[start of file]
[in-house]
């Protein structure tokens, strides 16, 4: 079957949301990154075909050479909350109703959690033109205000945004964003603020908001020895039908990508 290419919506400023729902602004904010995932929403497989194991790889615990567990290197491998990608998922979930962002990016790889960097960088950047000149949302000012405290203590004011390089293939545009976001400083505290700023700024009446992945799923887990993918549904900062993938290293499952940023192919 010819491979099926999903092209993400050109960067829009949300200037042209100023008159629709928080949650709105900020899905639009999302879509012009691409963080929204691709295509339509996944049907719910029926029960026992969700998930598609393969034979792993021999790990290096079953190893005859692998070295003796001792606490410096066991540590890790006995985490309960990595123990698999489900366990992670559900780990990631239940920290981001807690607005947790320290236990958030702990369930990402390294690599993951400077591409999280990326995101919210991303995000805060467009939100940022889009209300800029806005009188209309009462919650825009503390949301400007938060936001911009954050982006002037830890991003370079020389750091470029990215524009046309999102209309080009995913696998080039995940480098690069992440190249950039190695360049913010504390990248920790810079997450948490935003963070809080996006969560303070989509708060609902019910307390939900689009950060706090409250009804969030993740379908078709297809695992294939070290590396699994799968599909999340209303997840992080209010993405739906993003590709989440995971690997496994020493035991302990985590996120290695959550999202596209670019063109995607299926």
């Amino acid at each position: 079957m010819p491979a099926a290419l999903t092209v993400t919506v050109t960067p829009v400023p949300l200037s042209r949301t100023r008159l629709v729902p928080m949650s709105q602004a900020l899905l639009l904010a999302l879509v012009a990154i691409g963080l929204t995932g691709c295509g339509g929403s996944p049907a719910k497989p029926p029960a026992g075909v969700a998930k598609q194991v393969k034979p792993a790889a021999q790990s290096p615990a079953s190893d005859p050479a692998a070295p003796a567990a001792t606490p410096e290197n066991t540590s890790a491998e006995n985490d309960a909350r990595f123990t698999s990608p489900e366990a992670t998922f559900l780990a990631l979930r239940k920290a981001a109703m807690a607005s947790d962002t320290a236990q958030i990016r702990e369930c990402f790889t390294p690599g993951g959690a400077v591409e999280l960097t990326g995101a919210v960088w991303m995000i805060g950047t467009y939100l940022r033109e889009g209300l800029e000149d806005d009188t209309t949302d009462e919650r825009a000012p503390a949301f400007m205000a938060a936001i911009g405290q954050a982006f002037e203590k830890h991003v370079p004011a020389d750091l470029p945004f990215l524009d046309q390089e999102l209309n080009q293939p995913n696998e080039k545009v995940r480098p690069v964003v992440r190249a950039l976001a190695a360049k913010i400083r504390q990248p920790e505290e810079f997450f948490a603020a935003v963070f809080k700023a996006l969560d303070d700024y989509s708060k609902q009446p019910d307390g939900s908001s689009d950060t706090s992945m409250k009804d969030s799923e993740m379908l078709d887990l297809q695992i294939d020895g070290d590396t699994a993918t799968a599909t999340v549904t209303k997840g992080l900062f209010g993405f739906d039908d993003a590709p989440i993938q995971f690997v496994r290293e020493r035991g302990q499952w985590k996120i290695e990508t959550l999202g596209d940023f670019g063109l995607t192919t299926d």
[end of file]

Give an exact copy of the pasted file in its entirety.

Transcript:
[in-house]
């Protein structure tokens, strides 16, 4: 079957949301990154075909050479909350109703959690033109205000945004964003603020908001020895039908990508 290419919506400023729902602004904010995932929403497989194991790889615990567990290197491998990608998922979930962002990016790889960097960088950047000149949302000012405290203590004011390089293939545009976001400083505290700023700024009446992945799923887990993918549904900062993938290293499952940023192919 010819491979099926999903092209993400050109960067829009949300200037042209100023008159629709928080949650709105900020899905639009999302879509012009691409963080929204691709295509339509996944049907719910029926029960026992969700998930598609393969034979792993021999790990290096079953190893005859692998070295003796001792606490410096066991540590890790006995985490309960990595123990698999489900366990992670559900780990990631239940920290981001807690607005947790320290236990958030702990369930990402390294690599993951400077591409999280990326995101919210991303995000805060467009939100940022889009209300800029806005009188209309009462919650825009503390949301400007938060936001911009954050982006002037830890991003370079020389750091470029990215524009046309999102209309080009995913696998080039995940480098690069992440190249950039190695360049913010504390990248920790810079997450948490935003963070809080996006969560303070989509708060609902019910307390939900689009950060706090409250009804969030993740379908078709297809695992294939070290590396699994799968599909999340209303997840992080209010993405739906993003590709989440995971690997496994020493035991302990985590996120290695959550999202596209670019063109995607299926």
């Amino acid at each position: 079957m010819p491979a099926a290419l999903t092209v993400t919506v050109t960067p829009v400023p949300l200037s042209r949301t100023r008159l629709v729902p928080m949650s709105q602004a900020l899905l639009l904010a999302l879509v012009a990154i691409g963080l929204t995932g691709c295509g339509g929403s996944p049907a719910k497989p029926p029960a026992g075909v969700a998930k598609q194991v393969k034979p792993a790889a021999q790990s290096p615990a079953s190893d005859p050479a692998a070295p003796a567990a001792t606490p410096e290197n066991t540590s890790a491998e006995n985490d309960a909350r990595f123990t698999s990608p489900e366990a992670t998922f559900l780990a990631l979930r239940k920290a981001a109703m807690a607005s947790d962002t320290a236990q958030i990016r702990e369930c990402f790889t390294p690599g993951g959690a400077v591409e999280l960097t990326g995101a919210v960088w991303m995000i805060g950047t467009y939100l940022r033109e889009g209300l800029e000149d806005d009188t209309t949302d009462e919650r825009a000012p503390a949301f400007m205000a938060a936001i911009g405290q954050a982006f002037e203590k830890h991003v370079p004011a020389d750091l470029p945004f990215l524009d046309q390089e999102l209309n080009q293939p995913n696998e080039k545009v995940r480098p690069v964003v992440r190249a950039l976001a190695a360049k913010i400083r504390q990248p920790e505290e810079f997450f948490a603020a935003v963070f809080k700023a996006l969560d303070d700024y989509s708060k609902q009446p019910d307390g939900s908001s689009d950060t706090s992945m409250k009804d969030s799923e993740m379908l078709d887990l297809q695992i294939d020895g070290d590396t699994a993918t799968a599909t999340v549904t209303k997840g992080l900062f209010g993405f739906d039908d993003a590709p989440i993938q995971f690997v496994r290293e020493r035991g302990q499952w985590k996120i290695e990508t959550l999202g596209d940023f670019g063109l995607t192919t299926d």